Saturday, June 30, 2012

The Flash #10

Writers: Francis Manapul & Brian Buccellato
Artists: Marcus To

The Flash follows the trail of Patty Spivot to Guatemala in a stand alone story that introduces the Weather Wizard to the New 52. In this iteration, the Wizard is Marco Mardon, reluctant heir and last in the line of a powerful cartel whose emotions can control the weather itself. The mystery behind his brother's murder serves as the backdrop for this latest confrontation with the scarlet speedster. Without dragging the plot, Manapul and Buccellato bring about the answers promptly as they explore the choices Flash has made as of late. From giving up on his search for Iris who is trapped in the speed force, to making Patty believe Barry Allen is dead, his judgment is not the soundest right now, and will for sure come back to haunt him soon. Guest artist Marcus To shines with his clean artwork and expressive features. The return of a classic and long-gone villain sets the stage for the assembling of the rogues. Good issue.

Friday, June 29, 2012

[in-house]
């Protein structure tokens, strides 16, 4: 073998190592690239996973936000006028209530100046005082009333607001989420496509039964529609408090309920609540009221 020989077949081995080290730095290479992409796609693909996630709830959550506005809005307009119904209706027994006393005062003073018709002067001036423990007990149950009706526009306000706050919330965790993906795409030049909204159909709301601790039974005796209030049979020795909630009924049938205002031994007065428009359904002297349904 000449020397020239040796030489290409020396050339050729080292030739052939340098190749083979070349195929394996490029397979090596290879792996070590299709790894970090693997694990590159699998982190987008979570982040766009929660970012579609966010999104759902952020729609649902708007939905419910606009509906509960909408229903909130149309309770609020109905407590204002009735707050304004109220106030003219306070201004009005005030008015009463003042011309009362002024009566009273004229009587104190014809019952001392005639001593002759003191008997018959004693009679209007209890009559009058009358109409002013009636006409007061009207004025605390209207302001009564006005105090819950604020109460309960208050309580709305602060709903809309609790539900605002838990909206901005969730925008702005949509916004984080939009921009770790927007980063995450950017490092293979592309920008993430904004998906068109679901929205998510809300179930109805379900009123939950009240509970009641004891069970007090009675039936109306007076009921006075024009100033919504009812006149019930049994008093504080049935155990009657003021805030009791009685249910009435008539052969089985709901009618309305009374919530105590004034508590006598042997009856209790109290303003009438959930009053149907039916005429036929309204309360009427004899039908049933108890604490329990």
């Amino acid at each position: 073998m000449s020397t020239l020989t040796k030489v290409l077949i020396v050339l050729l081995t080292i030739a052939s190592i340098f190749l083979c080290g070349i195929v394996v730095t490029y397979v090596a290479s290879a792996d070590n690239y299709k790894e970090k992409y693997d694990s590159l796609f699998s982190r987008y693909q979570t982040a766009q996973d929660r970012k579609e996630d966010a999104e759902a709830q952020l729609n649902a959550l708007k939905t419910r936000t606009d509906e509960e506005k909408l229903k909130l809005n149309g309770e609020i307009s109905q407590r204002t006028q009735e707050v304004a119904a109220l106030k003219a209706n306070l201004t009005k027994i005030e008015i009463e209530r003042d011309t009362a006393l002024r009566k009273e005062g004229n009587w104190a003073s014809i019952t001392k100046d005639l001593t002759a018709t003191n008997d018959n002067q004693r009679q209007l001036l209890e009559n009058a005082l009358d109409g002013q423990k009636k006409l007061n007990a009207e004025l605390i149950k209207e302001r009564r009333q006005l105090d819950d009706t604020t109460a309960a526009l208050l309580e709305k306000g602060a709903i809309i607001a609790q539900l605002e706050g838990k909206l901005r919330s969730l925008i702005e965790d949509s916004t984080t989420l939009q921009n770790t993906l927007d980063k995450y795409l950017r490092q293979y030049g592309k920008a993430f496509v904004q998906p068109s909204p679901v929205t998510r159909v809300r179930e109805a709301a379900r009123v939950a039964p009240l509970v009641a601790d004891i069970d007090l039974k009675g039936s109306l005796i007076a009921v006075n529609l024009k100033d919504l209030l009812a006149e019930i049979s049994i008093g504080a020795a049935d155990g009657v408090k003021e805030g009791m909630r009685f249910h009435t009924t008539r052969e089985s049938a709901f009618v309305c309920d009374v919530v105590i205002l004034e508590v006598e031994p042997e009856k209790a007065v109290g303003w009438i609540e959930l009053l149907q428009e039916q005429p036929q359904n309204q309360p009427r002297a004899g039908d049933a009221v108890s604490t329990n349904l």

X-Men Legacy #269

Writer: Christos Gage
Artist: David Baldeon

X-Men Legacy #269 and Uncanny X-Men #269

Now, this is what I'm talking about. Whether by design or mere coincidence, this latest match between Rogue and Ms. Marvel echoes the now classic Uncanny X-Men #269, when the southern belle and Carol Danvers were finally free of each other. Years later, in the aftermath of the arrival of the Phoenix, Cyclops has decreed "No more Avengers" and the X-Men are now saviors of the world. Ms. Marvel tries to make Rogue see this whimsical illusion for what it really is, but she goes the wrong way about it, and Rogue reacts in an even more foolish way by doing the one thing she should never, ever do to Carol Danvers.

Rogue vs Ms. Marvel by David Baldeon